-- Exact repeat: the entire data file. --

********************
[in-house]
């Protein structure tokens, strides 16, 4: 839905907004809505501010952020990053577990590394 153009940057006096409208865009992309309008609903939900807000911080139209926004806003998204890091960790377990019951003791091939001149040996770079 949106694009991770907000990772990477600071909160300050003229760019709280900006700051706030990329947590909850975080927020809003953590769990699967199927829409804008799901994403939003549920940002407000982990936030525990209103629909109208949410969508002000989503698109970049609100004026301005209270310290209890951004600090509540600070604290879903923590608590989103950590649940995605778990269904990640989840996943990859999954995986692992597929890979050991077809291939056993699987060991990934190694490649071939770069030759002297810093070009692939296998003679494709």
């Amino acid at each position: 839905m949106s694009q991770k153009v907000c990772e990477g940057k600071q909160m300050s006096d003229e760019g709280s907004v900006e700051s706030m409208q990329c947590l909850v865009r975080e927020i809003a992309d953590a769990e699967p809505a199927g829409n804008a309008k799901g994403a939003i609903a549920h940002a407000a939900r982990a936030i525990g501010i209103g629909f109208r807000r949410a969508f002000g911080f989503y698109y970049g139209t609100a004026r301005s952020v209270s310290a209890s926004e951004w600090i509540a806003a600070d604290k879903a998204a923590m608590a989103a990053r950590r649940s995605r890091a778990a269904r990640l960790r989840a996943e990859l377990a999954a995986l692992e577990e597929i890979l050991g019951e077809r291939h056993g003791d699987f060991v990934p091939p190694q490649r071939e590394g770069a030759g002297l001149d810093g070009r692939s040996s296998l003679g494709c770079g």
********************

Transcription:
[in-house]
């Protein structure tokens, strides 16, 4: 839905907004809505501010952020990053577990590394 153009940057006096409208865009992309309008609903939900807000911080139209926004806003998204890091960790377990019951003791091939001149040996770079 949106694009991770907000990772990477600071909160300050003229760019709280900006700051706030990329947590909850975080927020809003953590769990699967199927829409804008799901994403939003549920940002407000982990936030525990209103629909109208949410969508002000989503698109970049609100004026301005209270310290209890951004600090509540600070604290879903923590608590989103950590649940995605778990269904990640989840996943990859999954995986692992597929890979050991077809291939056993699987060991990934190694490649071939770069030759002297810093070009692939296998003679494709």
């Amino acid at each position: 839905m949106s694009q991770k153009v907000c990772e990477g940057k600071q909160m300050s006096d003229e760019g709280s907004v900006e700051s706030m409208q990329c947590l909850v865009r975080e927020i809003a992309d953590a769990e699967p809505a199927g829409n804008a309008k799901g994403a939003i609903a549920h940002a407000a939900r982990a936030i525990g501010i209103g629909f109208r807000r949410a969508f002000g911080f989503y698109y970049g139209t609100a004026r301005s952020v209270s310290a209890s926004e951004w600090i509540a806003a600070d604290k879903a998204a923590m608590a989103a990053r950590r649940s995605r890091a778990a269904r990640l960790r989840a996943e990859l377990a999954a995986l692992e577990e597929i890979l050991g019951e077809r291939h056993g003791d699987f060991v990934p091939p190694q490649r071939e590394g770069a030759g002297l001149d810093g070009r692939s040996s296998l003679g494709c770079g």